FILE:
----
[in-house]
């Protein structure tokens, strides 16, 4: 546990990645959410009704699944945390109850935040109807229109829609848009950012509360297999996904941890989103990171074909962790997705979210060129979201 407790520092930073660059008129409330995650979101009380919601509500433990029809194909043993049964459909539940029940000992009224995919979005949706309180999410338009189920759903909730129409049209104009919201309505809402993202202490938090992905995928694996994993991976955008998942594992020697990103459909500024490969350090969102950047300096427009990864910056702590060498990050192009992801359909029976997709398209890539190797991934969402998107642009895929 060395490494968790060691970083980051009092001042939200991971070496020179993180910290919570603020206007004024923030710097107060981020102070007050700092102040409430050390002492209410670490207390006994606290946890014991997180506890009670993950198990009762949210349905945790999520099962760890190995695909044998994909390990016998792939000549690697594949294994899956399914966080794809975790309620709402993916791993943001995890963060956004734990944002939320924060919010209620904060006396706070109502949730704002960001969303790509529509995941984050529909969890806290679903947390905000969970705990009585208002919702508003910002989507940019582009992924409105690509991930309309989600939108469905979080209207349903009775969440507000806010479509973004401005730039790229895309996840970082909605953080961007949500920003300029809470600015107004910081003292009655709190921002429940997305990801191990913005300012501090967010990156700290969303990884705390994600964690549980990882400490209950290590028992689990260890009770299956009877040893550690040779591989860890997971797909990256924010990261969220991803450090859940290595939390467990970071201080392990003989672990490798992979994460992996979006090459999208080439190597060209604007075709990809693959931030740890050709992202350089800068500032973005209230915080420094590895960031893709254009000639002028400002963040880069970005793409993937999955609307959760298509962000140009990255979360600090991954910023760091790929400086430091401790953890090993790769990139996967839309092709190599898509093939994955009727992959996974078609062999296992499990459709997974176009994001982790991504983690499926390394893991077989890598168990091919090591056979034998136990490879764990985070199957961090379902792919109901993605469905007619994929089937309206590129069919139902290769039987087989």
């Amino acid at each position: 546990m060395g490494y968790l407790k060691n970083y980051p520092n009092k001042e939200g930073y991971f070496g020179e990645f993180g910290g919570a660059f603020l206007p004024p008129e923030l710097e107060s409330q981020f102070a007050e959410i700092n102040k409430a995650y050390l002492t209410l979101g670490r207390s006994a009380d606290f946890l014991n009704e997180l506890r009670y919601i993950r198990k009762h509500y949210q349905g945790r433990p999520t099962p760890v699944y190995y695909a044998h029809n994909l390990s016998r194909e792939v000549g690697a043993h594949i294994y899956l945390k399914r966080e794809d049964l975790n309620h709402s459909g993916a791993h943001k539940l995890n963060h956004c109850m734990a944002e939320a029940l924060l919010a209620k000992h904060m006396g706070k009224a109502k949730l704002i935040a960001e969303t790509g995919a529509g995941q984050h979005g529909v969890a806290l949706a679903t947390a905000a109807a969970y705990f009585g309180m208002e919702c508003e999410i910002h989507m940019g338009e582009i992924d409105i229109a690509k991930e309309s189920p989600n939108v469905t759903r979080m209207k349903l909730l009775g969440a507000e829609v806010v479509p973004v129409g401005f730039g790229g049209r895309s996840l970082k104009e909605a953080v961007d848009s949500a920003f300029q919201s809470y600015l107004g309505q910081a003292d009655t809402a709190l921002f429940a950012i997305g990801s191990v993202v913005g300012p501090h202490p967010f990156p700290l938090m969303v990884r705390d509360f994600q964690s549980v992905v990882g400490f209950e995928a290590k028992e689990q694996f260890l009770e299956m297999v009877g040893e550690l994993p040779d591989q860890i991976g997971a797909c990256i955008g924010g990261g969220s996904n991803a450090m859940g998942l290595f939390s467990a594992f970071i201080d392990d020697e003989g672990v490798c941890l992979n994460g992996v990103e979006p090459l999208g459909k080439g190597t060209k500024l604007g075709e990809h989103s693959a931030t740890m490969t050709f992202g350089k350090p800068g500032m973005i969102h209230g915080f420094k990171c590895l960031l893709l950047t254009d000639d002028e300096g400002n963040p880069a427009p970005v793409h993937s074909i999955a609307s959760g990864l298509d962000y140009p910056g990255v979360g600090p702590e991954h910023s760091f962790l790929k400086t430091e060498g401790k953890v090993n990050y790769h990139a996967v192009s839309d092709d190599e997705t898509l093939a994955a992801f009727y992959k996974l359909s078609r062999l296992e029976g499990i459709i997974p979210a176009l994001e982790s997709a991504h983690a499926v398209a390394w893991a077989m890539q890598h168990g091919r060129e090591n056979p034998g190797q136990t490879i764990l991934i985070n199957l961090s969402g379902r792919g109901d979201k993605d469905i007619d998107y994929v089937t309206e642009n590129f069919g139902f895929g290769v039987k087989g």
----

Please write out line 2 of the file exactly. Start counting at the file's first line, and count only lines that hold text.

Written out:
């Protein structure tokens, strides 16, 4: 546990990645959410009704699944945390109850935040109807229109829609848009950012509360297999996904941890989103990171074909962790997705979210060129979201 407790520092930073660059008129409330995650979101009380919601509500433990029809194909043993049964459909539940029940000992009224995919979005949706309180999410338009189920759903909730129409049209104009919201309505809402993202202490938090992905995928694996994993991976955008998942594992020697990103459909500024490969350090969102950047300096427009990864910056702590060498990050192009992801359909029976997709398209890539190797991934969402998107642009895929 060395490494968790060691970083980051009092001042939200991971070496020179993180910290919570603020206007004024923030710097107060981020102070007050700092102040409430050390002492209410670490207390006994606290946890014991997180506890009670993950198990009762949210349905945790999520099962760890190995695909044998994909390990016998792939000549690697594949294994899956399914966080794809975790309620709402993916791993943001995890963060956004734990944002939320924060919010209620904060006396706070109502949730704002960001969303790509529509995941984050529909969890806290679903947390905000969970705990009585208002919702508003910002989507940019582009992924409105690509991930309309989600939108469905979080209207349903009775969440507000806010479509973004401005730039790229895309996840970082909605953080961007949500920003300029809470600015107004910081003292009655709190921002429940997305990801191990913005300012501090967010990156700290969303990884705390994600964690549980990882400490209950290590028992689990260890009770299956009877040893550690040779591989860890997971797909990256924010990261969220991803450090859940290595939390467990970071201080392990003989672990490798992979994460992996979006090459999208080439190597060209604007075709990809693959931030740890050709992202350089800068500032973005209230915080420094590895960031893709254009000639002028400002963040880069970005793409993937999955609307959760298509962000140009990255979360600090991954910023760091790929400086430091401790953890090993790769990139996967839309092709190599898509093939994955009727992959996974078609062999296992499990459709997974176009994001982790991504983690499926390394893991077989890598168990091919090591056979034998136990490879764990985070199957961090379902792919109901993605469905007619994929089937309206590129069919139902290769039987087989």